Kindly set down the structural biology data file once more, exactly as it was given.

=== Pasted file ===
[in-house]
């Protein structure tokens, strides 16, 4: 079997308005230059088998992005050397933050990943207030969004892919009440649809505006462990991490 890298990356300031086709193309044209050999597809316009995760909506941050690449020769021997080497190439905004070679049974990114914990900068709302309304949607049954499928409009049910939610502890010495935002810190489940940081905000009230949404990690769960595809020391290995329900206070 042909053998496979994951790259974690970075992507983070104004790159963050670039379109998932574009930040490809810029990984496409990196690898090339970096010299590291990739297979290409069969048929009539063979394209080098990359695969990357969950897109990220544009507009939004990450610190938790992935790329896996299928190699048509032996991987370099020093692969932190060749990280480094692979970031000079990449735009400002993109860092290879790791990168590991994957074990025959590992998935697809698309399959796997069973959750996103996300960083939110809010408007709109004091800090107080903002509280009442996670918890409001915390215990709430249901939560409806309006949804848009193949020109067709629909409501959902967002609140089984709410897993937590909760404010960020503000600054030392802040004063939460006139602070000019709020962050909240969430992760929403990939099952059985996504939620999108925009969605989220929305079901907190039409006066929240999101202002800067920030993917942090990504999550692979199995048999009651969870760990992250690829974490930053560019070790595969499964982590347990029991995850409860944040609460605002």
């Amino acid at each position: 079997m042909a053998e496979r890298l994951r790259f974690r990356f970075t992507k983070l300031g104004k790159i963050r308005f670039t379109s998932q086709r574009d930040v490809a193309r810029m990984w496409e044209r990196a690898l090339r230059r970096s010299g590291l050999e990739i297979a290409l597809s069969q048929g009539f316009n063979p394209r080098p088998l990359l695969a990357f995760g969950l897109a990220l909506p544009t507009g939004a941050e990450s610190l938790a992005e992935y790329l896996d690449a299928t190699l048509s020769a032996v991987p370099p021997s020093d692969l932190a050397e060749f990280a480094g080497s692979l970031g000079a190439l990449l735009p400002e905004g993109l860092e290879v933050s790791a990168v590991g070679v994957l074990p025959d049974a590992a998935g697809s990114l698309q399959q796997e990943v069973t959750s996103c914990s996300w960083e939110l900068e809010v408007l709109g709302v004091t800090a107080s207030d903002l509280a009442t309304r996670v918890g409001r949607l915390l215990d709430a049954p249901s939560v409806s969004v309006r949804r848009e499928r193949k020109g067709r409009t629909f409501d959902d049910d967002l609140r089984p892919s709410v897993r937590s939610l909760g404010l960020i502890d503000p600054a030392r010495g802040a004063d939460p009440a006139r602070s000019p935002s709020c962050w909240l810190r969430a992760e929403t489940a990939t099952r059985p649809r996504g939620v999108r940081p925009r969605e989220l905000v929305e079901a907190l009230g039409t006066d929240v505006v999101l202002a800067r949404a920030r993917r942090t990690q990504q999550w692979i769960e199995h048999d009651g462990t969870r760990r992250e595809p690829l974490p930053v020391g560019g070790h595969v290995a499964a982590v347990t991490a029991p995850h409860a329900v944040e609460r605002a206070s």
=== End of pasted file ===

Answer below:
[in-house]
């Protein structure tokens, strides 16, 4: 079997308005230059088998992005050397933050990943207030969004892919009440649809505006462990991490 890298990356300031086709193309044209050999597809316009995760909506941050690449020769021997080497190439905004070679049974990114914990900068709302309304949607049954499928409009049910939610502890010495935002810190489940940081905000009230949404990690769960595809020391290995329900206070 042909053998496979994951790259974690970075992507983070104004790159963050670039379109998932574009930040490809810029990984496409990196690898090339970096010299590291990739297979290409069969048929009539063979394209080098990359695969990357969950897109990220544009507009939004990450610190938790992935790329896996299928190699048509032996991987370099020093692969932190060749990280480094692979970031000079990449735009400002993109860092290879790791990168590991994957074990025959590992998935697809698309399959796997069973959750996103996300960083939110809010408007709109004091800090107080903002509280009442996670918890409001915390215990709430249901939560409806309006949804848009193949020109067709629909409501959902967002609140089984709410897993937590909760404010960020503000600054030392802040004063939460006139602070000019709020962050909240969430992760929403990939099952059985996504939620999108925009969605989220929305079901907190039409006066929240999101202002800067920030993917942090990504999550692979199995048999009651969870760990992250690829974490930053560019070790595969499964982590347990029991995850409860944040609460605002």
């Amino acid at each position: 079997m042909a053998e496979r890298l994951r790259f974690r990356f970075t992507k983070l300031g104004k790159i963050r308005f670039t379109s998932q086709r574009d930040v490809a193309r810029m990984w496409e044209r990196a690898l090339r230059r970096s010299g590291l050999e990739i297979a290409l597809s069969q048929g009539f316009n063979p394209r080098p088998l990359l695969a990357f995760g969950l897109a990220l909506p544009t507009g939004a941050e990450s610190l938790a992005e992935y790329l896996d690449a299928t190699l048509s020769a032996v991987p370099p021997s020093d692969l932190a050397e060749f990280a480094g080497s692979l970031g000079a190439l990449l735009p400002e905004g993109l860092e290879v933050s790791a990168v590991g070679v994957l074990p025959d049974a590992a998935g697809s990114l698309q399959q796997e990943v069973t959750s996103c914990s996300w960083e939110l900068e809010v408007l709109g709302v004091t800090a107080s207030d903002l509280a009442t309304r996670v918890g409001r949607l915390l215990d709430a049954p249901s939560v409806s969004v309006r949804r848009e499928r193949k020109g067709r409009t629909f409501d959902d049910d967002l609140r089984p892919s709410v897993r937590s939610l909760g404010l960020i502890d503000p600054a030392r010495g802040a004063d939460p009440a006139r602070s000019p935002s709020c962050w909240l810190r969430a992760e929403t489940a990939t099952r059985p649809r996504g939620v999108r940081p925009r969605e989220l905000v929305e079901a907190l009230g039409t006066d929240v505006v999101l202002a800067r949404a920030r993917r942090t990690q990504q999550w692979i769960e199995h048999d009651g462990t969870r760990r992250e595809p690829l974490p930053v020391g560019g070790h595969v290995a499964a982590v347990t991490a029991p995850h409860a329900v944040e609460r605002a206070s």